WASHINGTON - The economy remains on a mild growth track, analysts said yesterday after separate reports showed sales of existing homes surged in July while orders to factories for durable goods fell.
The National Association of Realtors said existing home sales jumped 5.4% to a seasonally adjusted annual rate of 3.69 million, the highest level recorded all year. The group attributed the increase, which came in all regions of the country except the Northeast, to record-low mortgage interest rates.
A separate report issued by the Commerce Department says orders for durable goods tumbled 3.8%, the fourth downturn in the last five months. But analysts said the report was not as weak as it seemed because most of the drop came in the defense and transportation sectors, where order flows are volatile.
"I think we're still trudging along," said Mark Obrinsky, senior economist for the Federal National Mortgage Association. "There's certainly not enough in both reports to suggest we've moved to a higher level of growth, but there's nothing to suggest we've moved to a lower level, either."
Many economists continue to predict that gross domestic product will grow 2 1/2% to 3% in the second half of the year, which would represent a modest pickup from the anemic 1.6% pace of the second quarter reported last month. The Commerce Department is scheduled to issue a revised report on second-quarter GDP growth on Tuesday.
Analysts said existing home sales are finally taking off in response to interest rates that have tumbled to historic lows across the board. According to the Federal Home Loan Mortgage Corp., the average national rate for a fixed 30-year mortgage fell to 7.21% in July, and since then rates have edged down further.
"If the job market were stronger, we'd be seeing more home sales than we're seeing now, but these low rates clearly are helping," said Obrinsky.
"Summer generally is busy, but this year is extraordinary," said William S. Chee, president of the realtors association, in a statement. "More and more ~sold' signs are going up."
The association said sales in July advanced in all regions except the Northeast, where they slipped 1.8% to 560,000 from 570,000. In the Midwest, despite flood damage, they jumped 9.4% to 1.05 million from 960,000. Sales in the West surged 9.5% to 810,000 from 740,000, and in the South they were up 3.5% to 1.46 million from 1.41 million.
Compared with a year earlier, total home sales were up 14.9%, with gains in all regions.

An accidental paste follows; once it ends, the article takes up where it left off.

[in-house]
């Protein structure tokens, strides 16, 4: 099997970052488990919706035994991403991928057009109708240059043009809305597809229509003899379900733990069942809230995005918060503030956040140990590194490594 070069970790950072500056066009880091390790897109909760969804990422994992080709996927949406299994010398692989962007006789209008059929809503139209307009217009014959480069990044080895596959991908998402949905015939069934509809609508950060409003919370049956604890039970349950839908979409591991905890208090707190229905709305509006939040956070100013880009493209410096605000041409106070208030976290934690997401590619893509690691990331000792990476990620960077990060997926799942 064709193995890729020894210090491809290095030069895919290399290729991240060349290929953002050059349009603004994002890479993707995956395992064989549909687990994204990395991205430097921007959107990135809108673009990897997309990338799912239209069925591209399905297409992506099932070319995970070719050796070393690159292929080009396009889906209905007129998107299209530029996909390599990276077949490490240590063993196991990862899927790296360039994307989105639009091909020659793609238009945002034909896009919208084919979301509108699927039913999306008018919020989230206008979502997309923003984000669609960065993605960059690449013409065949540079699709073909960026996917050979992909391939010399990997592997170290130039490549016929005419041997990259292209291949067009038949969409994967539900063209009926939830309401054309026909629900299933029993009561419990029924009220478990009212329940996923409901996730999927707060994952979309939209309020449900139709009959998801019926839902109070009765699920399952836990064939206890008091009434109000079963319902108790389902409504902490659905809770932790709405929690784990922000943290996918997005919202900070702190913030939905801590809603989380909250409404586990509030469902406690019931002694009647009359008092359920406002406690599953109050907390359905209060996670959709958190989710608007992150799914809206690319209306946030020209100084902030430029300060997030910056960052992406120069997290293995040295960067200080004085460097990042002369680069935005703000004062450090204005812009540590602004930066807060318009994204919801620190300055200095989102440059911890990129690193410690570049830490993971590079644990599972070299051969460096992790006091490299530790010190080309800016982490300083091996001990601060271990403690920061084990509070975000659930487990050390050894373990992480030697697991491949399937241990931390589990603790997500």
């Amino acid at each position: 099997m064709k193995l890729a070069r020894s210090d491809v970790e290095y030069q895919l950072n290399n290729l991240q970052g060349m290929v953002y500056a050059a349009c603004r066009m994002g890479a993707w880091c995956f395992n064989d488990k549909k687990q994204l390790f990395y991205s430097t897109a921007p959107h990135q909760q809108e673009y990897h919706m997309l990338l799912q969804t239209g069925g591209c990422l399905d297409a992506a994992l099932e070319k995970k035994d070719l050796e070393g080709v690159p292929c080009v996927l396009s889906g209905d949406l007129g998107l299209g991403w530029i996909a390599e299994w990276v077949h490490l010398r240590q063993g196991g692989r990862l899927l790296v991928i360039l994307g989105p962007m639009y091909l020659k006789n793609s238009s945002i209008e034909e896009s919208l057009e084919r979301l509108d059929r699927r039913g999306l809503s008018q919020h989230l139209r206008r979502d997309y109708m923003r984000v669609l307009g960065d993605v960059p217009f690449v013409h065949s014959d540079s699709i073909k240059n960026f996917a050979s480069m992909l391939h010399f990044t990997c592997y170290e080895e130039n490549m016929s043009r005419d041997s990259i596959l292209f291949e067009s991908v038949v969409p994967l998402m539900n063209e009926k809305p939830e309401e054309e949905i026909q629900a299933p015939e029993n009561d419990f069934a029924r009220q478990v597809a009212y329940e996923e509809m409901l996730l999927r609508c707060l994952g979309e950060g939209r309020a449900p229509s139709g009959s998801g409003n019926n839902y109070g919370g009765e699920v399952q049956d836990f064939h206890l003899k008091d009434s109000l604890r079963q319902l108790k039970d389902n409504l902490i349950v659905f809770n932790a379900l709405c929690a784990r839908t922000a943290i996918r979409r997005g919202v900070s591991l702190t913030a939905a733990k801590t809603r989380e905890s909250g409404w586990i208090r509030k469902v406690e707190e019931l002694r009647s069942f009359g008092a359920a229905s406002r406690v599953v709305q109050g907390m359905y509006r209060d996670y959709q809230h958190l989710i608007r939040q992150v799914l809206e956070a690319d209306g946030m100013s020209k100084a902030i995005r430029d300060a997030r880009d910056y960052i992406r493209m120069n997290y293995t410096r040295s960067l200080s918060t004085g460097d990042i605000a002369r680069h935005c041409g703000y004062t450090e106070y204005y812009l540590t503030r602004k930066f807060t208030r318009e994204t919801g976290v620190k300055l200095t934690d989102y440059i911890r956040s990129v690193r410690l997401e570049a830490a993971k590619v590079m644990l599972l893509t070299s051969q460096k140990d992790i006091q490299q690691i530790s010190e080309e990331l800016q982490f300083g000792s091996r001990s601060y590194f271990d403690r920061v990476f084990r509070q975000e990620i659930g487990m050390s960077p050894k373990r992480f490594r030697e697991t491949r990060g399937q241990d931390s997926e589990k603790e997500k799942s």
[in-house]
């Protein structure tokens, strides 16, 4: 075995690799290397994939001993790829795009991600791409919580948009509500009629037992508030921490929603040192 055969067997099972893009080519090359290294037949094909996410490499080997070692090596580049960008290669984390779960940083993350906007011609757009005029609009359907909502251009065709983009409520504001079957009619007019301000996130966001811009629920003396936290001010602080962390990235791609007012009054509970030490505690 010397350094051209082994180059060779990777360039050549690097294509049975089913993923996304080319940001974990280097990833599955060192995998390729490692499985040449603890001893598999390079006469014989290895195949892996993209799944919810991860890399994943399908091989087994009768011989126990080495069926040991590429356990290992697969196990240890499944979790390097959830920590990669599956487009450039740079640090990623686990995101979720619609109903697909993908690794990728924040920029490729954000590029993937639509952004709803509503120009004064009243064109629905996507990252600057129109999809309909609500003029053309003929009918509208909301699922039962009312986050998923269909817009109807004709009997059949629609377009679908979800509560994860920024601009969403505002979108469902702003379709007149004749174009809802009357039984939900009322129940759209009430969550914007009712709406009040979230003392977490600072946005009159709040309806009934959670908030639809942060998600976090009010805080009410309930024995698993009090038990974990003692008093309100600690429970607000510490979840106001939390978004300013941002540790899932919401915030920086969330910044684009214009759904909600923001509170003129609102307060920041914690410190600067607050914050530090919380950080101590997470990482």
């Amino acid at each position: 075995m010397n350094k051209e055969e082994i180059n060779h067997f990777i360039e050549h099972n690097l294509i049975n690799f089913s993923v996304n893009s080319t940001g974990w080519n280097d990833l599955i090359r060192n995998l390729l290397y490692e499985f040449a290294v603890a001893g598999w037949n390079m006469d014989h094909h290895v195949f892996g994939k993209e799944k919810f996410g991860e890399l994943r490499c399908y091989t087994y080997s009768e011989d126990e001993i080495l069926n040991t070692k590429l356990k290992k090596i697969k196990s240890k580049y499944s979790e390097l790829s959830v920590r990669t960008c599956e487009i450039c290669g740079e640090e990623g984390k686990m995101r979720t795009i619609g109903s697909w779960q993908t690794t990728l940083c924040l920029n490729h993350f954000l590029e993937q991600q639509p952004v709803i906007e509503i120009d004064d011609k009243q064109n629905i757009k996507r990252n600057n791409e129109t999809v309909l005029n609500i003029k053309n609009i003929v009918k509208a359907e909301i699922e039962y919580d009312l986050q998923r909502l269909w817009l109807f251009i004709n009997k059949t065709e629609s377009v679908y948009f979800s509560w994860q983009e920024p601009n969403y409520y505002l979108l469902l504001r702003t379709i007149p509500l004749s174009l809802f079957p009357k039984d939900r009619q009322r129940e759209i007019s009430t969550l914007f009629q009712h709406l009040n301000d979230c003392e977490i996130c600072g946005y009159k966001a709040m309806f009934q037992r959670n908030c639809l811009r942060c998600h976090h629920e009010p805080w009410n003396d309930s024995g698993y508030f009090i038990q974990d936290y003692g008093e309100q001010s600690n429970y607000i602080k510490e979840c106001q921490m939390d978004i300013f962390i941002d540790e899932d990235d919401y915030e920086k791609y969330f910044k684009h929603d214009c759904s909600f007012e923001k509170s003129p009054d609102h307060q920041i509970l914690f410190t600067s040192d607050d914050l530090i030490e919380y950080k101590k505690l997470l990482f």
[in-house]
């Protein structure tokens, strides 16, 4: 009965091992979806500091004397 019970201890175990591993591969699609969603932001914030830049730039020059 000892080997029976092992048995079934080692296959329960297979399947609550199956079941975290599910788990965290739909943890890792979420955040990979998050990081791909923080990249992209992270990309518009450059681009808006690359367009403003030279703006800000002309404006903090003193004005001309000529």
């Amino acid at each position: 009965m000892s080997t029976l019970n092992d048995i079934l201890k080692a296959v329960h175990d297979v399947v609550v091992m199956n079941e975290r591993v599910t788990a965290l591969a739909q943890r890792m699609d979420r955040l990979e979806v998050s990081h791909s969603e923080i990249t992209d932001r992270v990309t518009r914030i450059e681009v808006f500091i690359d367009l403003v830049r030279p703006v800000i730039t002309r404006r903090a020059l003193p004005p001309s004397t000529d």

"It looks like the real estate market, which contracted in the second quarter, is going to show a fairly marked turnaround," said Thomas Carpenter, chief economist for ASB Capital Management Inc. "We see the economy responding to lower rates."
The purchasing index of the Mortgage Bankers Association has climbed above 170 from only 116 in January, and is now "approaching record levels," said David Lereah, chief economist.
The continuing boom in home refinancings is also helping to put cash in consumer pockets, analysts said. The mortgage banker's refinancing index is over 1200, more than three times higher than the level recorded in January.
Analysts were less impressed with the 3.8% drop in July orders for durable goods, in part because it followed a revised gain of 4.5% in June and because the weakness was concentrated in transportation and defense. "We're getting pretty good order growth in a number of areas, particularly building materials and electronics and communication equipment," said Mark Vitner, an economist with First Union National Bank in Charlotte, N.C.
Civilian airlines remain weak as carriers struggle with cut-rate fares and sluggish demand, analysts said. In the case of automobiles, company-wide vacations and plant shutdowns for model changeovers slashed shipments and orders, but production is expected to rebound in the fall, said economists at Chemical Securities Inc.
Commerce Secretary Ronald Brown issued a statement expressing disappointment over the drop in durable goods orders but said that "there are some positive signs in the report. Excluding transportation, orders were up 1.3%."
"The fundamentals of long-term growth - low interest rates and low inflation - are coming into focus," said Brown. "While this report has elements of weakness, we expect these fundamentals to begin to drive the economy in the months ahead. "